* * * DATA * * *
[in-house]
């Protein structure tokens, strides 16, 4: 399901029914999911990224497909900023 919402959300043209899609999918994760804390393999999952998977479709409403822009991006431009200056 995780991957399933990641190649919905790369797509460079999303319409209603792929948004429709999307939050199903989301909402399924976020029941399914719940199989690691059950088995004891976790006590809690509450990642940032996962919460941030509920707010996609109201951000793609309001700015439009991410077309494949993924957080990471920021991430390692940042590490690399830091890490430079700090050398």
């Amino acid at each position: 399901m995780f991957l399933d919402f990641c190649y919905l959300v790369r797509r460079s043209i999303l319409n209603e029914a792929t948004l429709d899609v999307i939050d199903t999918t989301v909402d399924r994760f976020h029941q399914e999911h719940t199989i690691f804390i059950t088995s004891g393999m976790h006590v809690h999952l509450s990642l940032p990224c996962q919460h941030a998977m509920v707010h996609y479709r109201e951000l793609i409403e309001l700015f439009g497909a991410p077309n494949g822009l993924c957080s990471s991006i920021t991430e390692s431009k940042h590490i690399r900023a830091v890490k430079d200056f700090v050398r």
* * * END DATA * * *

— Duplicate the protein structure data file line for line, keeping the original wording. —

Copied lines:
[in-house]
């Protein structure tokens, strides 16, 4: 399901029914999911990224497909900023 919402959300043209899609999918994760804390393999999952998977479709409403822009991006431009200056 995780991957399933990641190649919905790369797509460079999303319409209603792929948004429709999307939050199903989301909402399924976020029941399914719940199989690691059950088995004891976790006590809690509450990642940032996962919460941030509920707010996609109201951000793609309001700015439009991410077309494949993924957080990471920021991430390692940042590490690399830091890490430079700090050398």
């Amino acid at each position: 399901m995780f991957l399933d919402f990641c190649y919905l959300v790369r797509r460079s043209i999303l319409n209603e029914a792929t948004l429709d899609v999307i939050d199903t999918t989301v909402d399924r994760f976020h029941q399914e999911h719940t199989i690691f804390i059950t088995s004891g393999m976790h006590v809690h999952l509450s990642l940032p990224c996962q919460h941030a998977m509920v707010h996609y479709r109201e951000l793609i409403e309001l700015f439009g497909a991410p077309n494949g822009l993924c957080s990471s991006i920021t991430e390692s431009k940042h590490i690399r900023a830091v890490k430079d200056f700090v050398r």